Latimer leaves Boys & Girls Club

Outgoing executive director reflects on her decade-long tenure at the helm

By Sarah Brown
Lebanon Local
After a decade as executive director of the Boys & Girls Club of the Greater Santiam, Kris Latimer has stepped down as of Tuesday, Jan. 4.
She will remain as a consultant with the nonprofit until a new director is found. Operations Director Madison Yock will serve in her former capacity in the interim.
Latimer’s leaving to become director of the new Knife River Training Center in Albany, where she’ll be responsible for partnering and management. This new role, she said, will allow her to pursue her passion: economic and workforce development.
She joined the Boys & Girls Club in 2012, following nine years in various capacities, including CEO, with the Oregon Consortium & Oregon Workforce Alliance, where she administered rural workforce and economic development programs. The job allowed her to work not only throughout 24 counties in the state, but also on a national level in Washington, D.C.
“It was an incredible opportunity,” Latimer said of the experience.
But the Boys & Girls Club position became available at a time when Latimer felt her government gig no longer aligned with what she wanted. This would allow her to be more locally centered.
“I could just be really focused on my Boys & Girls Club, my organization, my people,” she said.
According to Latimer, she helped grow it from athletics and one small early-learning program (Kid’s Club) to a community-based organization. Today, it serves as many as 200 children with the Kid’s Club, Punkin Seed and three free preschools. It also expanded its after-school offerings to include more athletics and enrichment programs, including STEAM (Science, Technology, Engineering, Art, Math), and 21st Century Community Learning Centers with the Lebanon and Sweet Home school districts. Furthermore, nonprofits use club space when it’s vacant.
These are what make Greater Santiam stand apart from other affiliated clubs nationwide. It builds its programs locally, rather than using ones offered through the Boys & Girls Club of America that don’t match the community, Latimer said.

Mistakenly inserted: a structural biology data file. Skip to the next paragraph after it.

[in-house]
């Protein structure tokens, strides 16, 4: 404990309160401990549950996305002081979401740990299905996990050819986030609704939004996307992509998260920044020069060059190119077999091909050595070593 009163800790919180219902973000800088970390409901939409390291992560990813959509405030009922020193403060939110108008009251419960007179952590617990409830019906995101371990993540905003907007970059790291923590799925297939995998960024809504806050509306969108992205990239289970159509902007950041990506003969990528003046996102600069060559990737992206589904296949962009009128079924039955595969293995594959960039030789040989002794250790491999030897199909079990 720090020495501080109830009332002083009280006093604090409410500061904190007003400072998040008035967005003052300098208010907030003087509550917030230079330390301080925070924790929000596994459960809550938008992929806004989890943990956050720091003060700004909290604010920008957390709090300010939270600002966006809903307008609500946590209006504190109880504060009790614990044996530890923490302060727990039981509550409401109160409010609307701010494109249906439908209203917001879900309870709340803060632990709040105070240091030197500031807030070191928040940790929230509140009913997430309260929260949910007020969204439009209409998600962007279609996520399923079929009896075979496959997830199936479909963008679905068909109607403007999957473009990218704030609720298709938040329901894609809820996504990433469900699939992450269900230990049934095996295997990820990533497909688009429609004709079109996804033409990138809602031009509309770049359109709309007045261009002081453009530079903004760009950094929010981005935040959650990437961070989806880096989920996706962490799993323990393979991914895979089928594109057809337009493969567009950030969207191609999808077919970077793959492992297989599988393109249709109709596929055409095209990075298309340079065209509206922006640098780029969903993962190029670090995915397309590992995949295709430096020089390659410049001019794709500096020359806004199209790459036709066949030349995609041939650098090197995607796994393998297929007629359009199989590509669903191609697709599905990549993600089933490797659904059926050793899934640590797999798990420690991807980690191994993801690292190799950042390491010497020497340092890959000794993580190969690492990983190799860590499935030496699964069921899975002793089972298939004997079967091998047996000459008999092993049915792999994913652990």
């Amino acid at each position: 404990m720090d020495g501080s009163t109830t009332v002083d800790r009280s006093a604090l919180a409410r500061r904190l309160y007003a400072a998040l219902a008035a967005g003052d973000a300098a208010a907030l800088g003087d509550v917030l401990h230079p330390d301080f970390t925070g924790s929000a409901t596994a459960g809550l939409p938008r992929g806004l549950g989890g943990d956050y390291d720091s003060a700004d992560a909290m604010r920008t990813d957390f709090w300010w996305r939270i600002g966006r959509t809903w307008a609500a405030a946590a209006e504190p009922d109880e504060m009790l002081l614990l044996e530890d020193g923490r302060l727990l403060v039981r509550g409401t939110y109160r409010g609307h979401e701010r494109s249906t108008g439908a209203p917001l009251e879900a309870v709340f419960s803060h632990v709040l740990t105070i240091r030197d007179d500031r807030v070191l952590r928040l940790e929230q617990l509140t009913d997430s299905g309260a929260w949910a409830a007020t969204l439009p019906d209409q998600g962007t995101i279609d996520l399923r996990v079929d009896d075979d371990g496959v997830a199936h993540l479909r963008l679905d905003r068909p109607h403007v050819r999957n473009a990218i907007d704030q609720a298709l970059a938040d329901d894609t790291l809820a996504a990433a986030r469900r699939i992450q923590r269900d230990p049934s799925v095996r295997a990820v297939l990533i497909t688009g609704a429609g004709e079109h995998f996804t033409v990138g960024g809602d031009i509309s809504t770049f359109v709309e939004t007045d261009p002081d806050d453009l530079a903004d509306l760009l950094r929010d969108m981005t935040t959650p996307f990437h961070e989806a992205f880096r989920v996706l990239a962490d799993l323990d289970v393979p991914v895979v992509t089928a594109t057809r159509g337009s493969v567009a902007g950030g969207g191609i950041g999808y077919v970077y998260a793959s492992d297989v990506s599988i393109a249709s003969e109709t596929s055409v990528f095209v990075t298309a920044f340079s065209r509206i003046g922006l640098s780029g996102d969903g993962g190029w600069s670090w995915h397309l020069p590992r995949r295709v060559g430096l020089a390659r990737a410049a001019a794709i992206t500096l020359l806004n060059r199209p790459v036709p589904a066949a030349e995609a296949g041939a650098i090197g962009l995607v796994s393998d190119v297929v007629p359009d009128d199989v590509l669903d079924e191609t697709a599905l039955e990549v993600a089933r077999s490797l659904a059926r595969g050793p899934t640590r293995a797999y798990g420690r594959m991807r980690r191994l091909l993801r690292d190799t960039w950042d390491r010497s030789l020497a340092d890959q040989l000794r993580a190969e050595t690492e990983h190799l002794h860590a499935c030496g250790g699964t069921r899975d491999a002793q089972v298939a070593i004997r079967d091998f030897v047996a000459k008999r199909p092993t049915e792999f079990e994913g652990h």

“We’re pretty unique, partly because of our focus on early learning, but we’re also pretty aggressive about increasing the quality of our programs,” she said. “There aren’t any other clubs that look like ours.”
More recent successes include the installation of solar panels and the launch of an endowment fund, which also triggered a donation from ENTEK to pay off the club building’s mortgage.
When COVID-19 shut down many businesses, schools and daycare facilities, the Lebanon club was the first organization in the state to reopen.
“We opened before they even authorized anyone to open because the healthcare system here needed it and our emergency care responders needed it,” Latimer said.
She’d just issued layoff notices to her staff when she began getting calls from Edward C. Allworth Veterans Home administrator and CEO Kelly J. Odegaard, Samaritan Lebanon Community Hospital CEO Marty Cahill, and Linn County Commissioner Will Tucker, all asking for help. Healthcare and emergency workers needed childcare so they could continue working.
“This place was built by the community to serve the community, and the community needs us,” Latimer said.
After figuring out how to operate under state mandates, the staff found a way to provide free services for four months to healthcare and emergency service employees, and opened the club so students could attend classes virtually when their physical schools closed.
It’s been a long couple of years and a grind for her crew, she said, but government money and new donors helped keep the club functioning. But now the government money is gone.
“Moving forward, it’s going to be super-important that the community get back on board and start supporting the club,” Latimer said. “My parting plea to the community is: This team that’s here was willing to step into the fray and has worked so hard to serve the kids in our community and do it the right way and make an impact, and we really need the community to step up and support the club now.”
She sees opportunity for more growth, a need for a second building and gym, and more options for behavioral and mental health for kids.
“I absolutely loved my 10 years here,” Latimer said. “I feel like we are absolutely in a more stable place than the organization’s been in 32 years, so I feel like it’s my time to move on and hand it off to the next group of people who have new energy and new ideas, and I’ll go do something different.
“It’s been fun, but now it’s time to refill the tanks and have a little bigger focus again.”